Effect of selenium and vitamin E content of the maternal diet on the antioxidant system of the yolk and the developing chick.Br Poult Sci. 2000 May; 41(2):235-43.BP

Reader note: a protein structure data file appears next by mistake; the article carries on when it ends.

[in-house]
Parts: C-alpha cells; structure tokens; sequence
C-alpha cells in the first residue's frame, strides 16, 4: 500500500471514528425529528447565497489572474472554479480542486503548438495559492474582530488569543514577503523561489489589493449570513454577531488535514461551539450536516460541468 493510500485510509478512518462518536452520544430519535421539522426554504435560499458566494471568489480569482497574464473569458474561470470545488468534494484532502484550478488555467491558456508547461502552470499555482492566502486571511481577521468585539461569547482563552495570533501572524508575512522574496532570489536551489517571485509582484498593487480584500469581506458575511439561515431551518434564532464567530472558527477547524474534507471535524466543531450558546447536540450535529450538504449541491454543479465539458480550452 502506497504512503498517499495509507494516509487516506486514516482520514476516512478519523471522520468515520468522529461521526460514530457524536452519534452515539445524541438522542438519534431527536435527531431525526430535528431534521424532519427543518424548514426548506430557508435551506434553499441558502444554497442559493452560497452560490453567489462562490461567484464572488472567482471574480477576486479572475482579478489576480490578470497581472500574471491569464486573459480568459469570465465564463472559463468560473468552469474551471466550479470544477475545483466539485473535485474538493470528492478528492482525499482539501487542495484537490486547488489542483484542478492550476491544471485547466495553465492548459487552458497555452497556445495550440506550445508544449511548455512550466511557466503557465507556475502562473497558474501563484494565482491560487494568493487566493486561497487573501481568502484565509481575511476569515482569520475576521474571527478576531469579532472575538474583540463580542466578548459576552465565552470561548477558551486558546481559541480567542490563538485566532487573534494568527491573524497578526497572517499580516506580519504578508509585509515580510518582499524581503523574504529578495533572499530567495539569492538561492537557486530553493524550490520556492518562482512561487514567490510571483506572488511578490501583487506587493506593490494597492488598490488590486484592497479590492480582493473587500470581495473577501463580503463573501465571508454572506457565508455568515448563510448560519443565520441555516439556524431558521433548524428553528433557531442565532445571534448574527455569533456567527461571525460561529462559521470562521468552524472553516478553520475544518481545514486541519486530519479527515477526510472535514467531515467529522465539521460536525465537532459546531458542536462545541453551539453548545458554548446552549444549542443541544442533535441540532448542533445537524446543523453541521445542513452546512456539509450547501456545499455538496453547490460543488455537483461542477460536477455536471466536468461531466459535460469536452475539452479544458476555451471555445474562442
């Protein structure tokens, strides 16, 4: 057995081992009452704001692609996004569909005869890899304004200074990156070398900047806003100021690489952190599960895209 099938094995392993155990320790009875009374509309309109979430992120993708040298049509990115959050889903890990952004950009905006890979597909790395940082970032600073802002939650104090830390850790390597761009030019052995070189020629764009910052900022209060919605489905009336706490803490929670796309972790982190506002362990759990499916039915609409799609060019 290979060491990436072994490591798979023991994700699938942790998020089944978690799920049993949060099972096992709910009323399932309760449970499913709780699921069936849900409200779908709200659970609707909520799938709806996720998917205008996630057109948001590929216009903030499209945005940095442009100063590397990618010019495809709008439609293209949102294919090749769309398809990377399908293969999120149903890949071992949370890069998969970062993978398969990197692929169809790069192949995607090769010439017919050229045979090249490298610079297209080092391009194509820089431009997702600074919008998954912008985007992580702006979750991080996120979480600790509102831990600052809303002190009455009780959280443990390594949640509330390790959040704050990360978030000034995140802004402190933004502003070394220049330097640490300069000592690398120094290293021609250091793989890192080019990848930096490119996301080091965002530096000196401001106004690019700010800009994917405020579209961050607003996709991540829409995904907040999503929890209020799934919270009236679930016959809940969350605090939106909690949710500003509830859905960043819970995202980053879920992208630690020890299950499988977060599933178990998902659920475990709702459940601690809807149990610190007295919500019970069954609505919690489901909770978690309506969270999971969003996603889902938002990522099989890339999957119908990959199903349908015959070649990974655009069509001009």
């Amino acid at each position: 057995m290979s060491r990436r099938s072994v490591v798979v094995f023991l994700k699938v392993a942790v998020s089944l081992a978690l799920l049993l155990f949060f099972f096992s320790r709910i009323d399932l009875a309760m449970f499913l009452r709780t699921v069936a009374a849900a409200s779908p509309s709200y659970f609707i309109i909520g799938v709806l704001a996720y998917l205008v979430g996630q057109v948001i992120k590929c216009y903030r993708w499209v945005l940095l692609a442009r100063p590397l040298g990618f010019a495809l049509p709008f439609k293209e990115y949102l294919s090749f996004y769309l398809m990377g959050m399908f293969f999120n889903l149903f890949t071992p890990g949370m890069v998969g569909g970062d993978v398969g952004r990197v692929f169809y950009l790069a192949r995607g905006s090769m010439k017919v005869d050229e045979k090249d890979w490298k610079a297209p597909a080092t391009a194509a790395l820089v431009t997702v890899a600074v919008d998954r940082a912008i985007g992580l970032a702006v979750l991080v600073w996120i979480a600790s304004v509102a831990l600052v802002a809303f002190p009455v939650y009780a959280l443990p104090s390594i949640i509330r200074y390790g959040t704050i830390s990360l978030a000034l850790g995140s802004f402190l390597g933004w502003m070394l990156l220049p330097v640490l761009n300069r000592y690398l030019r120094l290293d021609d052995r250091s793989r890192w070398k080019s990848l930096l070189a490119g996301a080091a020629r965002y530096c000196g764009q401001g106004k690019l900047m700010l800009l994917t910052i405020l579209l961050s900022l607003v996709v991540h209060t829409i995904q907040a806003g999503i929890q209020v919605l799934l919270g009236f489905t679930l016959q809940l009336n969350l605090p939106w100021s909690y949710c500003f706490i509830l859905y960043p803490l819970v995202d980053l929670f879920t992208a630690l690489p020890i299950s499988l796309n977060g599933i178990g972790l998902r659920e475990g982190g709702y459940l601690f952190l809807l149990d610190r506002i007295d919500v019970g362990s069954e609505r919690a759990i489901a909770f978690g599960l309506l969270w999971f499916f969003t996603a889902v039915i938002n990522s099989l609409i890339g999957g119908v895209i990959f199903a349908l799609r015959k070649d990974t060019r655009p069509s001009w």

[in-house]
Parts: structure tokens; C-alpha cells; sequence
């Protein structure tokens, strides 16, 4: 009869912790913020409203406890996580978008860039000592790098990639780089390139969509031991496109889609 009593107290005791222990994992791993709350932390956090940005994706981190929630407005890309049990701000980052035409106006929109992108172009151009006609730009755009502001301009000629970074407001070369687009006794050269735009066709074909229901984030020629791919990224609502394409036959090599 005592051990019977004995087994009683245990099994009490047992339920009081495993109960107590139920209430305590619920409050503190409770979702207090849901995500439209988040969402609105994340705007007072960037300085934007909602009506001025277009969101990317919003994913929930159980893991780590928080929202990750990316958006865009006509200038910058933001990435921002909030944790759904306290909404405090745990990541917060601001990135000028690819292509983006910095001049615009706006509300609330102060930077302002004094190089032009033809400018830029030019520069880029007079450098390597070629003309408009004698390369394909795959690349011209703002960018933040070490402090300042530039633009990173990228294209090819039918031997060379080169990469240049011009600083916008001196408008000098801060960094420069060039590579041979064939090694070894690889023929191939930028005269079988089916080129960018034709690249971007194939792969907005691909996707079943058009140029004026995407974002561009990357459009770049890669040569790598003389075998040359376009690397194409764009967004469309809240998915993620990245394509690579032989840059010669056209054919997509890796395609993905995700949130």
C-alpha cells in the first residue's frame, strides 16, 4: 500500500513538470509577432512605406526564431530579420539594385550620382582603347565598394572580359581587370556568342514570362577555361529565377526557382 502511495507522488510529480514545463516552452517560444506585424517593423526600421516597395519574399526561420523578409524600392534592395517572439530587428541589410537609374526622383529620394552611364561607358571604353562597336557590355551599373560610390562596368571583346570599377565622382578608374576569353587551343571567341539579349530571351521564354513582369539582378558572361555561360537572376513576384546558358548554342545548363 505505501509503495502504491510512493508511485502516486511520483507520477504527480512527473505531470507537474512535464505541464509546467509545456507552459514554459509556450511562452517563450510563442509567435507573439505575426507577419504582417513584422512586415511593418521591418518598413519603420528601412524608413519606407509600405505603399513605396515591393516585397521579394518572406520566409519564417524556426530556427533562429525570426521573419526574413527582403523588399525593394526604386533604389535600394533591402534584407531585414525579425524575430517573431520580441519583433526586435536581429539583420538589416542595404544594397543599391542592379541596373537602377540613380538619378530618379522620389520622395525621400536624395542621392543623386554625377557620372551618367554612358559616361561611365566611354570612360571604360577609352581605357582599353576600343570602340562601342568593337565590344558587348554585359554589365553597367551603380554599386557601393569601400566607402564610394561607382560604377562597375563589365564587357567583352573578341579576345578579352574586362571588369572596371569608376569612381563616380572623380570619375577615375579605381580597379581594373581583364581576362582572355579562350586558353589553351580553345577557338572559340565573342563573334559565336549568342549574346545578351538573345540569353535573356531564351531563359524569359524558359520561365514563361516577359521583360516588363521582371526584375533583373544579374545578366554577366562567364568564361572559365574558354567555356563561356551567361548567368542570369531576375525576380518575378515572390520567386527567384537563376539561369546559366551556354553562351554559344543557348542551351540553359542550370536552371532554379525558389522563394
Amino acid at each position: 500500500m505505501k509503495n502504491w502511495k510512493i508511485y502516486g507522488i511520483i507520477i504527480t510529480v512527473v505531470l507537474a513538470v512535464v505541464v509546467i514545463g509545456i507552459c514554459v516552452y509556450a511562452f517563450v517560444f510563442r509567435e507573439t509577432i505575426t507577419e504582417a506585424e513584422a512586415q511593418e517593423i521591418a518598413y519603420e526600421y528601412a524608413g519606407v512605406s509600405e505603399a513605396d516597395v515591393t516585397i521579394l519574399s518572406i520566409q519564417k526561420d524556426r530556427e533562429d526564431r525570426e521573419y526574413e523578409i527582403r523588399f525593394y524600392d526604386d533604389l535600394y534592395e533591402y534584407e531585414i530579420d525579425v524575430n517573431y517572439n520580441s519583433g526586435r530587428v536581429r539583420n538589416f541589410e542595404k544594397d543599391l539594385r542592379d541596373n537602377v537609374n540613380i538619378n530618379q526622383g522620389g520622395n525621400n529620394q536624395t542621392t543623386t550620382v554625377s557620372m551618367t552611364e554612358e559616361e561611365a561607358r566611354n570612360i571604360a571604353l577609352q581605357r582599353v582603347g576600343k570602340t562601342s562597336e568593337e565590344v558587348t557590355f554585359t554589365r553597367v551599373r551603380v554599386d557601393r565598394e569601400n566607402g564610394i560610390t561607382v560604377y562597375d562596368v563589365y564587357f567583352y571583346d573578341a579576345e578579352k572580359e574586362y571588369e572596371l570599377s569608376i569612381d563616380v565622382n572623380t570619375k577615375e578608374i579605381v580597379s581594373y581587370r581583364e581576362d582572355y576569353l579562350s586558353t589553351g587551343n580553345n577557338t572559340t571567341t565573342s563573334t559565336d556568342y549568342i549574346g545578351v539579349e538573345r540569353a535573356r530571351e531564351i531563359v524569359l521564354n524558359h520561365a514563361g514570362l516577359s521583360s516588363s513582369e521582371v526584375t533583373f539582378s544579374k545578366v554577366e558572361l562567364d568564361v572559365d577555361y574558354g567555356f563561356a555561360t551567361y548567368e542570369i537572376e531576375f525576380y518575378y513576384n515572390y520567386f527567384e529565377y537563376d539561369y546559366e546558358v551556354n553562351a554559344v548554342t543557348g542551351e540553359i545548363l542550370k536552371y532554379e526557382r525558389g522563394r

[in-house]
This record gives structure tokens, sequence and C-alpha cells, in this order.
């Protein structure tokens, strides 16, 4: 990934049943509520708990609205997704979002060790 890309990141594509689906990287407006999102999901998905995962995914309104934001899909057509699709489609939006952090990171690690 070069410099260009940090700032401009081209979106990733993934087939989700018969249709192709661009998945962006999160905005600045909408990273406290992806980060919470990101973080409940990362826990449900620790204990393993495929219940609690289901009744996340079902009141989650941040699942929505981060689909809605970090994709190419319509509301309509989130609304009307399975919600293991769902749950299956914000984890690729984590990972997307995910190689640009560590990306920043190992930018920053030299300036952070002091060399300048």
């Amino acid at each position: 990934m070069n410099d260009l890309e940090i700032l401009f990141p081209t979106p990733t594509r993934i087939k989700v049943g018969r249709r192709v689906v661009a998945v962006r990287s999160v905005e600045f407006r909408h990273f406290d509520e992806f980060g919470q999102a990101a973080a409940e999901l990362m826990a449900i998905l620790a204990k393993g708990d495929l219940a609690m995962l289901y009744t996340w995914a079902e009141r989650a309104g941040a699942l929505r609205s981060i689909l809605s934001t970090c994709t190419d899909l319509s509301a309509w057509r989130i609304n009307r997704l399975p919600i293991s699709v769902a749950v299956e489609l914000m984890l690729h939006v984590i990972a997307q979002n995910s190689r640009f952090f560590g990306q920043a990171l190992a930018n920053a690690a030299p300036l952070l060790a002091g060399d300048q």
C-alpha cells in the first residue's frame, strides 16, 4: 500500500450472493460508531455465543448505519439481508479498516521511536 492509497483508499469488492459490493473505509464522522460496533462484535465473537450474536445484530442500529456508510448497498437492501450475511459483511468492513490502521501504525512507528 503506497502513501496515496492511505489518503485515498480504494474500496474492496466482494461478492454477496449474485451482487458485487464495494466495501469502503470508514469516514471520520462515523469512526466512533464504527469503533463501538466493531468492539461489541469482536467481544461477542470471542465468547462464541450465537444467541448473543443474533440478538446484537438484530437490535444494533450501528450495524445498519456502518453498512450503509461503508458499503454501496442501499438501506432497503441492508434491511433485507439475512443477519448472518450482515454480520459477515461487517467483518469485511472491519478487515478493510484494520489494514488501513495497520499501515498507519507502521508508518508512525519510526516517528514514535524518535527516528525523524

1. The effects of selenium and vitamin E supplementation of the maternal diet on their transfer to the egg yolk and tissues of the newly hatched chick and on the development of the antioxidant system in the chick liver in early postnatal life were investigated. 2. One hundred Cobb broiler breeder hens were divided into 10 equal groups and housed in pens at 25 weeks of age. Each hen received 1 of the treatment diets which included 0.2 or 0.4 mg/kg selenium, 40, 100, 200 mg/kg vitamin E or their combination. After 6 weeks, the hens were artificially inseminated once per week. From week 8, eggs were collected and placed in an incubator. After hatching, chicks from each group were reared (under standard commercial conditions) to 10 d of age. The chicks were fed on a standard starter commercial broiler diet. At the time of hatching, and at 5 and 10 days old, 4 chicks from each group were sacrificed and blood, liver and brain were collected for the subsequent biochemical analyses. 3. The inclusion of organic selenium or vitamin E in the commercial diet significantly increased their concentration in the egg and in the liver of 1-d-old chicks obtained from the eggs enriched with these substances. A positive effect of such dietary supplementation was seen at d 5 and d 10 of postnatal development. 4. There was a positive effect of selenium supplementation of the maternal diet on glutathione concentration in the liver of 1-d-old and 5-d-old chicks. A combination of a dietary selenium supplementation with high vitamin E doses further increased glutathione concentration in the liver. Dietary selenium supplementation significantly increased selenium-dependent glutathione peroxidase (Se-GSH-Px) activity in the liver of the 1-d-old and 5-d-old chicks and decreased liver susceptibility to peroxidation. 6. It is concluded that the nutritional status of the laying hen determines the efficiency of the antioxidant system throughout embryonic and early postnatal development of the offspring.